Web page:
Copernicus, a man of great learning, of much experience, and of wonderful diligence in observation, hath renewed the opinion of Aristarchus Sainius, and affirmith that the earth not only moveth circularly about his own centre, but also may be, yea and is, continually out of the precise centre of the world 38 hundred thousand miles: but because the understanding of that controversy dependeth upon profounder knowledge than in this Introduction may be uttered conveniently, I will let it pass till some other time.

Followers of Copernicus ran the risk of being branded as heretics.

The Whetstone of Witte - 1557

This is the first book where the modern equals (=) sign is used. He justifies his choice thus:

bicause noe 2 thynges can be moare equalle

However, it did not become immediately popular. Each mathematician had his own preference. Many preferred two vertical parallel lines (II), and others used 'ae', from the Latin aequalis.

Many are now puzzled by the title of this book, which is in fact a rather nifty pun, only funny when either it is explained or one is well versed in Latin. Cosa is the Latin for 'thing', which was used for the unknown in early algebra. Algebraists were therefore often termed cossists and algebra was known as the cossic art. Cos is the Latin for 'whetstone'. Thus, the book could be used to sharpen one's mathematical wit.

The actual mathematical subjects of the book are extraction of roots, theories behind equations (this is where the '=' sign comes into its own) and arithmetic with surds. The Whetstone of Witte was the second Part of Arithmetic, the first being The Grounde of Arte.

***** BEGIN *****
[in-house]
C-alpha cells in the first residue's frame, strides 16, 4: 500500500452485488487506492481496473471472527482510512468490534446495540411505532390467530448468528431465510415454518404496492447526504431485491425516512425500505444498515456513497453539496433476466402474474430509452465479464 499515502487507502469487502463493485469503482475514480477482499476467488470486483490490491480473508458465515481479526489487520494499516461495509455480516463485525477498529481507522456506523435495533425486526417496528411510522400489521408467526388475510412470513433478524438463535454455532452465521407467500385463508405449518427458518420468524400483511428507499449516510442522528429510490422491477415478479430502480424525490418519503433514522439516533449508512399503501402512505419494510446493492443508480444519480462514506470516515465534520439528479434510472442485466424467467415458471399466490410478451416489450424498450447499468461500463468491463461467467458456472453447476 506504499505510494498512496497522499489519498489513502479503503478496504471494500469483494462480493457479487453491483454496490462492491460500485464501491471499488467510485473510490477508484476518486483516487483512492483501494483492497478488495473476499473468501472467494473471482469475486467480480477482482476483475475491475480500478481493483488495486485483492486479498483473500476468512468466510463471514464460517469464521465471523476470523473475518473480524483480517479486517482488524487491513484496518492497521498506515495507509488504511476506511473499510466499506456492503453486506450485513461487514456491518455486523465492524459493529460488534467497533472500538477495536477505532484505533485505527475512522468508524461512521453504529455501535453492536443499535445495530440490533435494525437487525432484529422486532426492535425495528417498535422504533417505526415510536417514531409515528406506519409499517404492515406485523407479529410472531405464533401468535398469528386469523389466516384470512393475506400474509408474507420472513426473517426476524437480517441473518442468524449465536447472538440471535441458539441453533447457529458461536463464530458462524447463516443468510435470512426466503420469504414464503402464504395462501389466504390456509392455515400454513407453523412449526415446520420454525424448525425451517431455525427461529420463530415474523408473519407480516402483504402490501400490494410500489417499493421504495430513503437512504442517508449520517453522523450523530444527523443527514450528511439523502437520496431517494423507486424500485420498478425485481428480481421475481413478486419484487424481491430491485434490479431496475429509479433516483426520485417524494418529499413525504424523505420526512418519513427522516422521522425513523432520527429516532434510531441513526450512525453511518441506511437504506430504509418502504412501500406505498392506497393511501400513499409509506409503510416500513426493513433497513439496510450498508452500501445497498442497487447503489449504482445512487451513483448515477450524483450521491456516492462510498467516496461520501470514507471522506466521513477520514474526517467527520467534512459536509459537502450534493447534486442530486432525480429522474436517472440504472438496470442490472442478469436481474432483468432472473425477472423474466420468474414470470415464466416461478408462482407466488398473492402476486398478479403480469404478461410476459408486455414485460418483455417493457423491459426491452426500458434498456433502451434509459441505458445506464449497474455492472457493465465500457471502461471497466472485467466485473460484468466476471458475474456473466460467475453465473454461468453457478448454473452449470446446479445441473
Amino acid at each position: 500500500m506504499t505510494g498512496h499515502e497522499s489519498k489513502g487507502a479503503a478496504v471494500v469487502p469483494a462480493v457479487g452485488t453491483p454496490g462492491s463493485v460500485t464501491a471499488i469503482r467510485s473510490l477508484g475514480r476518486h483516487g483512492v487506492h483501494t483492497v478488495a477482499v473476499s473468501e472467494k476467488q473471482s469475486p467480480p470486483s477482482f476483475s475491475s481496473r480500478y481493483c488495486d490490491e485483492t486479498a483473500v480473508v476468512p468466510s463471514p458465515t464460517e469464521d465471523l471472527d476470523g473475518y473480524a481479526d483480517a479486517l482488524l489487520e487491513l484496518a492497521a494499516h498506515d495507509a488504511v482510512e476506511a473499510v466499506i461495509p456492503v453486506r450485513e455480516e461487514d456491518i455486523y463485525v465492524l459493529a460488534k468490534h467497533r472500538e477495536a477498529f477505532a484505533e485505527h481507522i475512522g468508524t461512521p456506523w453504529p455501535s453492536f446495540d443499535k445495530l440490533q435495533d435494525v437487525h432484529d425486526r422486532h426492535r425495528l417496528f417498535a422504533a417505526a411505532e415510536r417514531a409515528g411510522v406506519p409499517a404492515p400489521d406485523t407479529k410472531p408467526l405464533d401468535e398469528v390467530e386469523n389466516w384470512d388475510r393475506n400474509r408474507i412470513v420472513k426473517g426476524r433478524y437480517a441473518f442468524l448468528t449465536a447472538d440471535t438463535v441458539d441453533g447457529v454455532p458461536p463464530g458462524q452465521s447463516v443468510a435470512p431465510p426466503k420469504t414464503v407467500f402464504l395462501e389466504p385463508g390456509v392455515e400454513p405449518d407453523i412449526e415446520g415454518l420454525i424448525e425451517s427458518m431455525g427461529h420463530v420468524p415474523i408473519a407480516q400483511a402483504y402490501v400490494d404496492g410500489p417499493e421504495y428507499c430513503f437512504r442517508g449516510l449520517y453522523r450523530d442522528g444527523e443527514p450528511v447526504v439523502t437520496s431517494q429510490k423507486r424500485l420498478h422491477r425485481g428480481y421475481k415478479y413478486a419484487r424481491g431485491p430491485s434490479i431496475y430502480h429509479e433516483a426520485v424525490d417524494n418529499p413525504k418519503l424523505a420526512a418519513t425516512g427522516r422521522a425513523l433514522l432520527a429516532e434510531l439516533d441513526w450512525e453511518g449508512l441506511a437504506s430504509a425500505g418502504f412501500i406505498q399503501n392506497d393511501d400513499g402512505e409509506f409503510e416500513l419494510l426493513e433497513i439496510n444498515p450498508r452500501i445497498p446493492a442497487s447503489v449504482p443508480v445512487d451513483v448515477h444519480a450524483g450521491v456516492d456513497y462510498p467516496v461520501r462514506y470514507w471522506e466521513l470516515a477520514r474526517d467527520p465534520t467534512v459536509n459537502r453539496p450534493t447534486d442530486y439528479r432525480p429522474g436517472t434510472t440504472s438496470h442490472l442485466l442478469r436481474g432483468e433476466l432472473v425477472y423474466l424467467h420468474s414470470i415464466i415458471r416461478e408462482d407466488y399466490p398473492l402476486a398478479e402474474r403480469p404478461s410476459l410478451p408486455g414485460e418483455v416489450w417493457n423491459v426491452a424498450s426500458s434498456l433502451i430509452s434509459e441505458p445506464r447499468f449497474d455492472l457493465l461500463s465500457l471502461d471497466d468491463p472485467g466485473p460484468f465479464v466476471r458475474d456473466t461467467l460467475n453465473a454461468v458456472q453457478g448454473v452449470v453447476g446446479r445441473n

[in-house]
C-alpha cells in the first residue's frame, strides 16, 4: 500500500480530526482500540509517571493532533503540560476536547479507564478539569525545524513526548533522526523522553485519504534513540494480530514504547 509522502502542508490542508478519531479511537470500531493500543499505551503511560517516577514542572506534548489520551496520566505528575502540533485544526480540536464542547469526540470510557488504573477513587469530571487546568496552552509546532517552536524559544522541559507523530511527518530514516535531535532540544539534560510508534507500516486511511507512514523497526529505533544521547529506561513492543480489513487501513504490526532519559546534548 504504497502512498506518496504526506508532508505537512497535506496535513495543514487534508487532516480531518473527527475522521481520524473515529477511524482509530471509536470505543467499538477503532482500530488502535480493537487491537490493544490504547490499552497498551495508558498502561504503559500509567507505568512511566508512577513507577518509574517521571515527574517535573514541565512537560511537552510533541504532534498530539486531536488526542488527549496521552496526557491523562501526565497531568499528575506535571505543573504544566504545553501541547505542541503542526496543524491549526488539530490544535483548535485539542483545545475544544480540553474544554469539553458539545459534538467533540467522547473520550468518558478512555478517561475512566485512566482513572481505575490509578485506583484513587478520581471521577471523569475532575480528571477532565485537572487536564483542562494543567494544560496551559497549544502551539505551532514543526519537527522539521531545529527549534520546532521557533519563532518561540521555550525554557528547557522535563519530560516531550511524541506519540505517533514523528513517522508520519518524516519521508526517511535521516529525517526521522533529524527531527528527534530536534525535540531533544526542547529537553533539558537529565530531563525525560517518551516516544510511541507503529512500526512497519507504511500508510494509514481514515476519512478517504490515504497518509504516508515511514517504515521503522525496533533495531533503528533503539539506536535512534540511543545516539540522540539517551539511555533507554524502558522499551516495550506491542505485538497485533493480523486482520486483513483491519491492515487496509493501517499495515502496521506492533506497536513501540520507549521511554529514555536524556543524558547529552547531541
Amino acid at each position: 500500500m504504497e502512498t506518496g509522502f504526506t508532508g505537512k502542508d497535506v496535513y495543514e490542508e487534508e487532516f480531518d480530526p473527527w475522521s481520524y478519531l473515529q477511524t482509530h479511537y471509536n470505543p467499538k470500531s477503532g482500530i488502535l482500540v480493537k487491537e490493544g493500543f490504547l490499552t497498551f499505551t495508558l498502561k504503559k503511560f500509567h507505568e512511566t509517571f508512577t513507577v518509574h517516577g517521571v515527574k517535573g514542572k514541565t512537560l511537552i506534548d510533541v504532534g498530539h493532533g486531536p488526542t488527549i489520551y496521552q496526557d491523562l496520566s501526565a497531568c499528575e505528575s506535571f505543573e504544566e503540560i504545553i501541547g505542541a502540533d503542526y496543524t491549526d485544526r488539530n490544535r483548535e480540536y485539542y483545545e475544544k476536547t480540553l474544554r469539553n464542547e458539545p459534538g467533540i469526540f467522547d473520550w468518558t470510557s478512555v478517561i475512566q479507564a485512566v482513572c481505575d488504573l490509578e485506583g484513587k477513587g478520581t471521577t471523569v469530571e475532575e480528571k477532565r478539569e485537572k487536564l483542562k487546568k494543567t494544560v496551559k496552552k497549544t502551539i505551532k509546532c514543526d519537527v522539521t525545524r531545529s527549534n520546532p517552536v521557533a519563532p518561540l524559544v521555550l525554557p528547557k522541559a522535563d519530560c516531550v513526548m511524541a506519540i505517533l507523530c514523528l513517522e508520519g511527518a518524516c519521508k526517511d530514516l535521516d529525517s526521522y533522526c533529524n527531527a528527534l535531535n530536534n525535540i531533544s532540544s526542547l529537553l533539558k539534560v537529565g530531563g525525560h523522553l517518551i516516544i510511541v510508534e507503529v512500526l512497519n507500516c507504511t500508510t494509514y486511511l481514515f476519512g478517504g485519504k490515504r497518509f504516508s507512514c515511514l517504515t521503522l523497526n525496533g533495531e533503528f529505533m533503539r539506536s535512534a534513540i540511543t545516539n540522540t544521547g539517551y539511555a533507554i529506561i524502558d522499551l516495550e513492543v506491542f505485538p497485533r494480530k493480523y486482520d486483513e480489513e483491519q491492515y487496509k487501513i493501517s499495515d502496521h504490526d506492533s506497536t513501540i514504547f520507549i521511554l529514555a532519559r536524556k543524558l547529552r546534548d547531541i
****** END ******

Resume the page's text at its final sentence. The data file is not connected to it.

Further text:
Finally, it is also worth noting that Recorde also wrote one book on the subject of medicine, The Urinal of Physick, a more traditional volume discussing the judgement of urine as a means of diagnosis. Compared with his mathematical works, it is unremarkable, but still a decent attempt, full of good advice and the like.

1Though the king was too young to rule, and Edward Seymour, Duke of Somerset was the Regent, with the title of 'Protector'.2And later Duke of Northumberland.3Having the Welsh Tudors on the throne was tolerable, but a monarch from the Catholic Continent was clearly unacceptable.4If he could not pay, then it is ironic, because he was actually owed £1,000 for his services to the crown in Ireland. This was eventually paid in 1570, but Recorde had been dead for 12 years so it was doubtless little consolation.5At this time, most scholarly works were written in Latin or Greek and therefore could only be read by society's learned men. In fact, so little academic study was done in English that Recorde found it necessary to invent new words to equate to the Latin ones. Unfortunately, none of these words survive today.6And now, and probably in the foreseeable future as well.7More correctly Indian numerals, these are the numbers we use today. They are far less cumbersome than Roman numerals when it comes to producing large numbers and performing calculations.8Finding the fourth term of mathematical proportion when three other terms are given, where the products of the first and fourth terms are equal to the product of the second and third.9More sense than he showed in accusing the Earl of Pembroke of misconduct, at least.